Arshad Ali JAVED, Patrick T.I. Lam and Albert P.C. Chan

Social infrastructure projects such as hospitals are increasingly being procured through public private partnerships (PPP). Due to their complex nature and very high…

Abstract

Purpose

Social infrastructure projects such as hospitals are increasingly being procured through public private partnerships (PPP). Due to their complex nature and very high operational requirements, these healthcare projects need special attention in developing robust output specifications at the early procurement stage. The purpose of this paper is to present a model framework of output specifications for adoption by public sector clients in jurisdictions planning to develop hospital PPP/PFI (Private Finance Initiative) projects.

Design/methodology/approach

The research is based on an in-depth analysis of best practices from standard and sample project output specification documents used in Australia and the UK for completed hospital projects, reinforced by interviews with key stakeholders in the two countries.

Findings

Drafting output specifications for hospital PPP projects is perceived to be a difficult and challenging task due to the complexity and changing needs brought about by evolving health policy, technology and medical advancement. The overarching target of preparing good output specification is to achieve value for money, innovation, risk transfer (including catering for changes), whole life asset performance and establishing performance criteria to link up with the payment mechanism.

Practical/implications

The proposed framework is built up from public sector requirements on the physical asset, operational services provided by the private sector, with links to payment mechanism and performance evaluation. It also addresses change mechanism as well as conditions upon hand-over back to the public sector.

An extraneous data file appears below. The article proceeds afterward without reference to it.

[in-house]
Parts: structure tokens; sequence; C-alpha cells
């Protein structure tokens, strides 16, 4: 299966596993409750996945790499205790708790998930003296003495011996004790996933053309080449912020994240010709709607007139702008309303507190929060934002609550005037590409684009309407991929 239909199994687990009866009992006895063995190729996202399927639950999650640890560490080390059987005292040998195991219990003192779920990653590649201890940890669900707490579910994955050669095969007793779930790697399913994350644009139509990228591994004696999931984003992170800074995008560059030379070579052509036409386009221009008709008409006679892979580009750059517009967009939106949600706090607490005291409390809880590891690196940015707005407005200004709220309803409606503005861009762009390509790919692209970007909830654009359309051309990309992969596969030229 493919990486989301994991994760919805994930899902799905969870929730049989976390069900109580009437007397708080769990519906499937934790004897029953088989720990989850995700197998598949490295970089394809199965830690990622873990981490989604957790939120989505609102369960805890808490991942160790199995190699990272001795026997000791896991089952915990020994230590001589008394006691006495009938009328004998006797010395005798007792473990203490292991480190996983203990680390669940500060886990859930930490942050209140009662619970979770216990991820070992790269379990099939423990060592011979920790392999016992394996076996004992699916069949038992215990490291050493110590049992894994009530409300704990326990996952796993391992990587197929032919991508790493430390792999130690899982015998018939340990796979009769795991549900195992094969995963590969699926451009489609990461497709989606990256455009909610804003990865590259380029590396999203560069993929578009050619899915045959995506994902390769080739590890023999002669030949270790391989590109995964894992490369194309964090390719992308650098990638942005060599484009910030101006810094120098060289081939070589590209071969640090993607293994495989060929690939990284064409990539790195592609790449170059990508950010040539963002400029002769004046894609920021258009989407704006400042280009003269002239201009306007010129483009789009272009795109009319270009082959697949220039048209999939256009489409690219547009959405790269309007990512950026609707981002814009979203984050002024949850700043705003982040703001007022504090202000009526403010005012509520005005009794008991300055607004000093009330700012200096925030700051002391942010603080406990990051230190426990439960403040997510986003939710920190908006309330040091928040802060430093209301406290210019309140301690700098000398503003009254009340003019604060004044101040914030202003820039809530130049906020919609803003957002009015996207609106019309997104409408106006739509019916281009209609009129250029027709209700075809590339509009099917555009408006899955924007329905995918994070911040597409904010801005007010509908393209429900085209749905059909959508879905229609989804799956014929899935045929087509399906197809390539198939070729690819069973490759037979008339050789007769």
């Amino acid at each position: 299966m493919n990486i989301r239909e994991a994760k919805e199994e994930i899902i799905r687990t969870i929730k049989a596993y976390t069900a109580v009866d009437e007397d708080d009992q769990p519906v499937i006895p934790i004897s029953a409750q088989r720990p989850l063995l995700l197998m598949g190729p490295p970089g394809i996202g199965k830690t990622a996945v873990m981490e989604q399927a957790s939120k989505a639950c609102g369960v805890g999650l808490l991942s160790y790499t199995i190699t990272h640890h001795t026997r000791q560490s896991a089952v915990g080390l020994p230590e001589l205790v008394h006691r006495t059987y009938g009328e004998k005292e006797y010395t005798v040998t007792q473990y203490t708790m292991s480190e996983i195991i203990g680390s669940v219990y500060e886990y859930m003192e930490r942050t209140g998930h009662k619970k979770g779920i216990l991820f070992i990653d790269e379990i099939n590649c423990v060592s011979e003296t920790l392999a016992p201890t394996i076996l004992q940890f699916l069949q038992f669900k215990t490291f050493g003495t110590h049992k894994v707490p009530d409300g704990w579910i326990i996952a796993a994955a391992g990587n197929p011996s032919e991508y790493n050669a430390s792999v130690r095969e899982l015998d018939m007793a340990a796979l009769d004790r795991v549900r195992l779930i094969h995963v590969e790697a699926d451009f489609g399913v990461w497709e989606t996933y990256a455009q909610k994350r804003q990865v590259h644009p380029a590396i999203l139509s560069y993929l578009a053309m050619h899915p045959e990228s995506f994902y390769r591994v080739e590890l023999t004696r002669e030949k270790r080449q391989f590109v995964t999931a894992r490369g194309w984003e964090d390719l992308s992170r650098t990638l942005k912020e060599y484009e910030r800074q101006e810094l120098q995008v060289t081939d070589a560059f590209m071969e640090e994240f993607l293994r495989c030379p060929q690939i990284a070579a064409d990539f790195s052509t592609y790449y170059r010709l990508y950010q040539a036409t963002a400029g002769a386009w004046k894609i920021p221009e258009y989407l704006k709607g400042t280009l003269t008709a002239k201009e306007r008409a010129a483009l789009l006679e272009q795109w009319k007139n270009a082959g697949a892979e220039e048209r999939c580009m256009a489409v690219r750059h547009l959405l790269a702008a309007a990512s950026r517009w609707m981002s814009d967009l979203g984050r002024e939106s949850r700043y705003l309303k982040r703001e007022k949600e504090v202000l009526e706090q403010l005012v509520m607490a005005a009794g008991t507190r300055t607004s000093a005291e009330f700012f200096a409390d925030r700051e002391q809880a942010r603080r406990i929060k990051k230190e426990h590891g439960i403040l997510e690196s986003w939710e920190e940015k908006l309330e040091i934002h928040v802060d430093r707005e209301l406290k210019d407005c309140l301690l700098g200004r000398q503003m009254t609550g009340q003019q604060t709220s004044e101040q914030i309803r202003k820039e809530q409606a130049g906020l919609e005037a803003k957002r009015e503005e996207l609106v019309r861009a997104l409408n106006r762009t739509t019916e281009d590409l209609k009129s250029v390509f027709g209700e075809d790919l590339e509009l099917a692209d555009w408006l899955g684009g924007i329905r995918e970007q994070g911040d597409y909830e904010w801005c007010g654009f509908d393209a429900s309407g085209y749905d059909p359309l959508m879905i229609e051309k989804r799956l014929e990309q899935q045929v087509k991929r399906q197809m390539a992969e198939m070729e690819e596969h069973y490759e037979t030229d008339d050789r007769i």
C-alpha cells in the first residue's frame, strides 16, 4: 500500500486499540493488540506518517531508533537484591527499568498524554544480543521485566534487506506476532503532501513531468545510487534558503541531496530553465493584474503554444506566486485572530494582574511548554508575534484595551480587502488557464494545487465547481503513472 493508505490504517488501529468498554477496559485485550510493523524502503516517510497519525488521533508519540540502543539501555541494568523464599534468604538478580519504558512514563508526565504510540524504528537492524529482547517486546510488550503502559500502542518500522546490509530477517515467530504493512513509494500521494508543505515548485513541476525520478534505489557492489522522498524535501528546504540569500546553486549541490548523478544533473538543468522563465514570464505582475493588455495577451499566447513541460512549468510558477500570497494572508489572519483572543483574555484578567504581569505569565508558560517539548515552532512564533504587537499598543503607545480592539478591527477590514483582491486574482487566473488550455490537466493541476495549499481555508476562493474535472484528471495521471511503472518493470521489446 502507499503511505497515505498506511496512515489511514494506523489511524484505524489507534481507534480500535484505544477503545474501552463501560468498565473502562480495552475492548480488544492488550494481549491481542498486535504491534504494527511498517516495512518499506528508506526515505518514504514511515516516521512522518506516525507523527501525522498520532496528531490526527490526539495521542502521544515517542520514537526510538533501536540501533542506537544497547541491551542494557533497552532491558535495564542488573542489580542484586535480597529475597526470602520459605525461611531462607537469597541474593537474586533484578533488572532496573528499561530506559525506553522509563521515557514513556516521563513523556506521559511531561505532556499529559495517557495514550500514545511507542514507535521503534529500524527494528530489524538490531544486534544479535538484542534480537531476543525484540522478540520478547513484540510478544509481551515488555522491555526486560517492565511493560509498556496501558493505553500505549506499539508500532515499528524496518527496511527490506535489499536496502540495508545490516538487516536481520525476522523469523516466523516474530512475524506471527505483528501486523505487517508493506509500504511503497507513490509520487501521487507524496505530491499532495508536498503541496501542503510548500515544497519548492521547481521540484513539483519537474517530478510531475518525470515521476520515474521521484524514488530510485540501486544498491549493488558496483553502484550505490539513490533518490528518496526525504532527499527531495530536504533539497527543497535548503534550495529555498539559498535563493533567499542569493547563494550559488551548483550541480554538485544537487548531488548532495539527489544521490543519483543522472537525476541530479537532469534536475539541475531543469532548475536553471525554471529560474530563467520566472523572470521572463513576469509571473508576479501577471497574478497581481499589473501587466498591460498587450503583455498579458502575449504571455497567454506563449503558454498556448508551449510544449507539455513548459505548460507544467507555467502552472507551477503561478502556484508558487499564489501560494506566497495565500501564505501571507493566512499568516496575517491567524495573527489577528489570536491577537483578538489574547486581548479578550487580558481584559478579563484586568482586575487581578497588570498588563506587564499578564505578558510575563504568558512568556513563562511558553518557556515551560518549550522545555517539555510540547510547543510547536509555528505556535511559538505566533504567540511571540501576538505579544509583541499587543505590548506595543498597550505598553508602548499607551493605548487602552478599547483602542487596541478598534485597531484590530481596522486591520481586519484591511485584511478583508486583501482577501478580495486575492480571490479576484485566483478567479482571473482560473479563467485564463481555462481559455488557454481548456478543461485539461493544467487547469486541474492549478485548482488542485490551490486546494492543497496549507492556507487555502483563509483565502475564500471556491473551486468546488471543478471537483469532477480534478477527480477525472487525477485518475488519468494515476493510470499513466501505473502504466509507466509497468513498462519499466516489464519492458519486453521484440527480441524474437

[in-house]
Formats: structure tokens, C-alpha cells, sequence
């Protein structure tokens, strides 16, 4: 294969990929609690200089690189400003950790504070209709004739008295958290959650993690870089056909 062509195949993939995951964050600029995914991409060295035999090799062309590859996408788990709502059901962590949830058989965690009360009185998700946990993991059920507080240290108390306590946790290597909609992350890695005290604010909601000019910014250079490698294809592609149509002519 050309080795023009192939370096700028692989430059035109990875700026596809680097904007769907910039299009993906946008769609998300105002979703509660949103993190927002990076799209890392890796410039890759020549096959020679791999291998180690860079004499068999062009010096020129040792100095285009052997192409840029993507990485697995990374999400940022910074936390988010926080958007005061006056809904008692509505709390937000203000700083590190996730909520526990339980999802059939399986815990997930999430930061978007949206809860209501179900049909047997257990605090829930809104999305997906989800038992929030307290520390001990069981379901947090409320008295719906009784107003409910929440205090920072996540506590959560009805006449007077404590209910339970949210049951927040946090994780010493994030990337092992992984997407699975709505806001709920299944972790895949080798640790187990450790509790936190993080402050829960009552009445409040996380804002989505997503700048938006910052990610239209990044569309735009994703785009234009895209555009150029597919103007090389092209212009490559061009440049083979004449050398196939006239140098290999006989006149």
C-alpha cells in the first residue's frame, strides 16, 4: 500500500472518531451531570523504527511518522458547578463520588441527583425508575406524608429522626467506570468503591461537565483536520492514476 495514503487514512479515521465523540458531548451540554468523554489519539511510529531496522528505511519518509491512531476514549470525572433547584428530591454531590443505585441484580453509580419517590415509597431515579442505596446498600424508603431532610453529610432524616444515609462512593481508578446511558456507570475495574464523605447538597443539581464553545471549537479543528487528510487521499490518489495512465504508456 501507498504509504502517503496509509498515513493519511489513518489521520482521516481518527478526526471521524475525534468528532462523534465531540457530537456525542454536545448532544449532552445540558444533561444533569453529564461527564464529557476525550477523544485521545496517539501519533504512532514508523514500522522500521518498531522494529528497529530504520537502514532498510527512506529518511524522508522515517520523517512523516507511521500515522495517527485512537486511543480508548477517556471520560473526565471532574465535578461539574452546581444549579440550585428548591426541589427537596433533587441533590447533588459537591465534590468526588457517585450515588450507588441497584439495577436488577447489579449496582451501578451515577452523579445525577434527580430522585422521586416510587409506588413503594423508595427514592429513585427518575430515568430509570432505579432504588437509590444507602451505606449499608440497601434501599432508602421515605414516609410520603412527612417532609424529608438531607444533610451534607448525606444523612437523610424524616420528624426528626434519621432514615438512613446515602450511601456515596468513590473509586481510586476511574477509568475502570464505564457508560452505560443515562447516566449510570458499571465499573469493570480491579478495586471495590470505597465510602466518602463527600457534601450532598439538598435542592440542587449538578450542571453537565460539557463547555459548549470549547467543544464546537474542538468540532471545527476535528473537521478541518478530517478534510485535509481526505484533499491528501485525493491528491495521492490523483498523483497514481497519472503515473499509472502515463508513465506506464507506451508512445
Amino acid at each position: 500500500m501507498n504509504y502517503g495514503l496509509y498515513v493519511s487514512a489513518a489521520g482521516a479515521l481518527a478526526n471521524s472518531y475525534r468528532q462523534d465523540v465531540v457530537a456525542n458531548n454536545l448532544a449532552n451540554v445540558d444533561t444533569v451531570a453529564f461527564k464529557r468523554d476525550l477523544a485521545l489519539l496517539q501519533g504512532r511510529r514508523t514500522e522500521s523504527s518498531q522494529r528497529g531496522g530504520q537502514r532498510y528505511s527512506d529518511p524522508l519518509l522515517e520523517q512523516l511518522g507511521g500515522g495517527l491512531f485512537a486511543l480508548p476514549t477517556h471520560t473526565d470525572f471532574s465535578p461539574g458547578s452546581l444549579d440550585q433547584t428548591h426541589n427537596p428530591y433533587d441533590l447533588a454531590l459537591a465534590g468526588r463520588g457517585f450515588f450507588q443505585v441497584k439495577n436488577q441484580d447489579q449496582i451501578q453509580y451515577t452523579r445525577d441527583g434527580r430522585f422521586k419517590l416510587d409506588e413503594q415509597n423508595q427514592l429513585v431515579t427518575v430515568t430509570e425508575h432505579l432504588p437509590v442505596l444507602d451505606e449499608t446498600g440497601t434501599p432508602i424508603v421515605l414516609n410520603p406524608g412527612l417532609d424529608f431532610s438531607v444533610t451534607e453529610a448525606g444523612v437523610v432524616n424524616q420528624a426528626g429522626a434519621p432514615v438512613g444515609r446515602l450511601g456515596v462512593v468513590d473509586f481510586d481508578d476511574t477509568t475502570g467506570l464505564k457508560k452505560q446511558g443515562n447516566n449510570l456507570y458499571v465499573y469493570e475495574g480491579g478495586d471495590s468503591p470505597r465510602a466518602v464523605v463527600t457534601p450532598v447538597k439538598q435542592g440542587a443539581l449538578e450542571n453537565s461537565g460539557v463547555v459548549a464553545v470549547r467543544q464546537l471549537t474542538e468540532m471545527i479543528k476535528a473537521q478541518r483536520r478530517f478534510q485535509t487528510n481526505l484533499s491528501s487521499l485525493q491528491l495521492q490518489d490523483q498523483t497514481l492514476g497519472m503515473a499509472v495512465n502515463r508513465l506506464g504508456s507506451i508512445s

Originality/value

Unlike traditional projects which are procured using prescriptive specifications, PPP/PFI projects are procured using performance based output specifications. This paper provides the foundation and a model framework for preparing comprehensive output specifications based on best practices in Australia and the UK, using hospital as the contextual background.

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Article
Publication date: 1 February 1977

S. Balachandran

Civil engineering encompasses such a wide array of subject areas that it would be very difficult to cover all of them in one survey. Basically, civil engineers are…

Abstract

Civil engineering encompasses such a wide array of subject areas that it would be very difficult to cover all of them in one survey. Basically, civil engineers are concerned with the planning, design and construction of buildings, transporation facilities and other structures required for human health, safety and welfare. A major part of their job relates to achieving a coherent relationship between the “built environment” and the “natural environment.” They are required to fulfil this function within the framework of constraints imposed by the present day building codes, union regulations and economic considerations. This survey concerns itself mostly with the general civil engineering reference books and some selected sources on specialized topics like construction engineering, foundation engineering, structural engineering, highway and dam engineering and codes and specifications. A forthcoming survey will deal with the major area of environmental and sanitary engineering.